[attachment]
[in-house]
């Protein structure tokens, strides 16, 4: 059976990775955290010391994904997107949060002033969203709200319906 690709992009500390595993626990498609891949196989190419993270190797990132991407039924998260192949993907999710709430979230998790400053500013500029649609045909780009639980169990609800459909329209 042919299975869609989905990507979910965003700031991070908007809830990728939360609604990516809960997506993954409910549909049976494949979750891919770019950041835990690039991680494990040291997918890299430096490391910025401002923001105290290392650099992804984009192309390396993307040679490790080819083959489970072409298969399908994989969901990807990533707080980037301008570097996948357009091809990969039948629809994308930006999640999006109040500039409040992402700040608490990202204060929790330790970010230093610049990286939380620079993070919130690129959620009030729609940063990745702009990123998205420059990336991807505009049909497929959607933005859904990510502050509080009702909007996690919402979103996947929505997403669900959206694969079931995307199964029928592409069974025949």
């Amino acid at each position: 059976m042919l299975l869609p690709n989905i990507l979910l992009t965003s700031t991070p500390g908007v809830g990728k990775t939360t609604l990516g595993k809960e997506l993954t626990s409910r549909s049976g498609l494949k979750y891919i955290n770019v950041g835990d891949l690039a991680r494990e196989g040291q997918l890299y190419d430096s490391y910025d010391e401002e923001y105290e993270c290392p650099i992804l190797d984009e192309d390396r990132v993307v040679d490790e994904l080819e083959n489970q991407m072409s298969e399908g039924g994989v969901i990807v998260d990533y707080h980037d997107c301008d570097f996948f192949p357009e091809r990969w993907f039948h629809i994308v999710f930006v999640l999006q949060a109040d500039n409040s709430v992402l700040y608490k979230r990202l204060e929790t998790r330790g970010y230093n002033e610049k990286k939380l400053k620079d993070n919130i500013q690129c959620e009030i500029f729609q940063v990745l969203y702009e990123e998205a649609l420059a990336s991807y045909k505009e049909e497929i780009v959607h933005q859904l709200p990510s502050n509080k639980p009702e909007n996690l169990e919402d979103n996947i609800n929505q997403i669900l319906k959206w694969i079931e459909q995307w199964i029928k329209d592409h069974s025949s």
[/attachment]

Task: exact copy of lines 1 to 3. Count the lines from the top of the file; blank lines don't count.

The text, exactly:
[in-house]
């Protein structure tokens, strides 16, 4: 059976990775955290010391994904997107949060002033969203709200319906 690709992009500390595993626990498609891949196989190419993270190797990132991407039924998260192949993907999710709430979230998790400053500013500029649609045909780009639980169990609800459909329209 042919299975869609989905990507979910965003700031991070908007809830990728939360609604990516809960997506993954409910549909049976494949979750891919770019950041835990690039991680494990040291997918890299430096490391910025401002923001105290290392650099992804984009192309390396993307040679490790080819083959489970072409298969399908994989969901990807990533707080980037301008570097996948357009091809990969039948629809994308930006999640999006109040500039409040992402700040608490990202204060929790330790970010230093610049990286939380620079993070919130690129959620009030729609940063990745702009990123998205420059990336991807505009049909497929959607933005859904990510502050509080009702909007996690919402979103996947929505997403669900959206694969079931995307199964029928592409069974025949």
């Amino acid at each position: 059976m042919l299975l869609p690709n989905i990507l979910l992009t965003s700031t991070p500390g908007v809830g990728k990775t939360t609604l990516g595993k809960e997506l993954t626990s409910r549909s049976g498609l494949k979750y891919i955290n770019v950041g835990d891949l690039a991680r494990e196989g040291q997918l890299y190419d430096s490391y910025d010391e401002e923001y105290e993270c290392p650099i992804l190797d984009e192309d390396r990132v993307v040679d490790e994904l080819e083959n489970q991407m072409s298969e399908g039924g994989v969901i990807v998260d990533y707080h980037d997107c301008d570097f996948f192949p357009e091809r990969w993907f039948h629809i994308v999710f930006v999640l999006q949060a109040d500039n409040s709430v992402l700040y608490k979230r990202l204060e929790t998790r330790g970010y230093n002033e610049k990286k939380l400053k620079d993070n919130i500013q690129c959620e009030i500029f729609q940063v990745l969203y702009e990123e998205a649609l420059a990336s991807y045909k505009e049909e497929i780009v959607h933005q859904l709200p990510s502050n509080k639980p009702e909007n996690l169990e919402d979103n996947i609800n929505q997403i669900l319906k959206w694969i079931e459909q995307w199964i029928k329209d592409h069974s025949s």